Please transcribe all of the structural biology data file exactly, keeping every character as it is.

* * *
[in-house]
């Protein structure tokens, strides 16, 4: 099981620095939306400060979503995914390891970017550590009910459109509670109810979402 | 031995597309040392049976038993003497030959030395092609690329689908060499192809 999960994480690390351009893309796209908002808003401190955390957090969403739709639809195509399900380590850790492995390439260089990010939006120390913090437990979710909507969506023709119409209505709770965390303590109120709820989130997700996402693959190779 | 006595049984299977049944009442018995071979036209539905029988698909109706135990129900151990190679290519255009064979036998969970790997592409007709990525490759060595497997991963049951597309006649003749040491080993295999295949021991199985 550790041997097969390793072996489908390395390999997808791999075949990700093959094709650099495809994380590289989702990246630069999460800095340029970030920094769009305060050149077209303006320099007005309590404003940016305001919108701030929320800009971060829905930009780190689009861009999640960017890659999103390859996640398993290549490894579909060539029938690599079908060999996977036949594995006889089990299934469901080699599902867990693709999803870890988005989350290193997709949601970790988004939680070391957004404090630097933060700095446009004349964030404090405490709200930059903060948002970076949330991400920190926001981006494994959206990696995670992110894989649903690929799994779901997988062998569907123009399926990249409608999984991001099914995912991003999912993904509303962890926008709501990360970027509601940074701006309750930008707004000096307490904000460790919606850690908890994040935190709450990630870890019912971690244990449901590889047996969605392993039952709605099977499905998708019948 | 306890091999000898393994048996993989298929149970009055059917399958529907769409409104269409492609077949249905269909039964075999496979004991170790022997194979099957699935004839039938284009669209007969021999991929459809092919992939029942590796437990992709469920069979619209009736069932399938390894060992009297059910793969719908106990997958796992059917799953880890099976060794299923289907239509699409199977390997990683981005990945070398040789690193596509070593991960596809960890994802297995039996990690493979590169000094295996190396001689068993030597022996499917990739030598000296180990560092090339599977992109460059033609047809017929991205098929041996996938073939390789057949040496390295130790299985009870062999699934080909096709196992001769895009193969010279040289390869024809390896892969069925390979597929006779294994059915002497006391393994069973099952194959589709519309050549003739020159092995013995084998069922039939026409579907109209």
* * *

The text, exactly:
[in-house]
């Protein structure tokens, strides 16, 4: 099981620095939306400060979503995914390891970017550590009910459109509670109810979402 | 031995597309040392049976038993003497030959030395092609690329689908060499192809 999960994480690390351009893309796209908002808003401190955390957090969403739709639809195509399900380590850790492995390439260089990010939006120390913090437990979710909507969506023709119409209505709770965390303590109120709820989130997700996402693959190779 | 006595049984299977049944009442018995071979036209539905029988698909109706135990129900151990190679290519255009064979036998969970790997592409007709990525490759060595497997991963049951597309006649003749040491080993295999295949021991199985 550790041997097969390793072996489908390395390999997808791999075949990700093959094709650099495809994380590289989702990246630069999460800095340029970030920094769009305060050149077209303006320099007005309590404003940016305001919108701030929320800009971060829905930009780190689009861009999640960017890659999103390859996640398993290549490894579909060539029938690599079908060999996977036949594995006889089990299934469901080699599902867990693709999803870890988005989350290193997709949601970790988004939680070391957004404090630097933060700095446009004349964030404090405490709200930059903060948002970076949330991400920190926001981006494994959206990696995670992110894989649903690929799994779901997988062998569907123009399926990249409608999984991001099914995912991003999912993904509303962890926008709501990360970027509601940074701006309750930008707004000096307490904000460790919606850690908890994040935190709450990630870890019912971690244990449901590889047996969605392993039952709605099977499905998708019948 | 306890091999000898393994048996993989298929149970009055059917399958529907769409409104269409492609077949249905269909039964075999496979004991170790022997194979099957699935004839039938284009669209007969021999991929459809092919992939029942590796437990992709469920069979619209009736069932399938390894060992009297059910793969719908106990997958796992059917799953880890099976060794299923289907239509699409199977390997990683981005990945070398040789690193596509070593991960596809960890994802297995039996990690493979590169000094295996190396001689068993030597022996499917990739030598000296180990560092090339599977992109460059033609047809017929991205098929041996996938073939390789057949040496390295130790299985009870062999699934080909096709196992001769895009193969010279040289390869024809390896892969069925390979597929006779294994059915002497006391393994069973099952194959589709519309050549003739020159092995013995084998069922039939026409579907109209």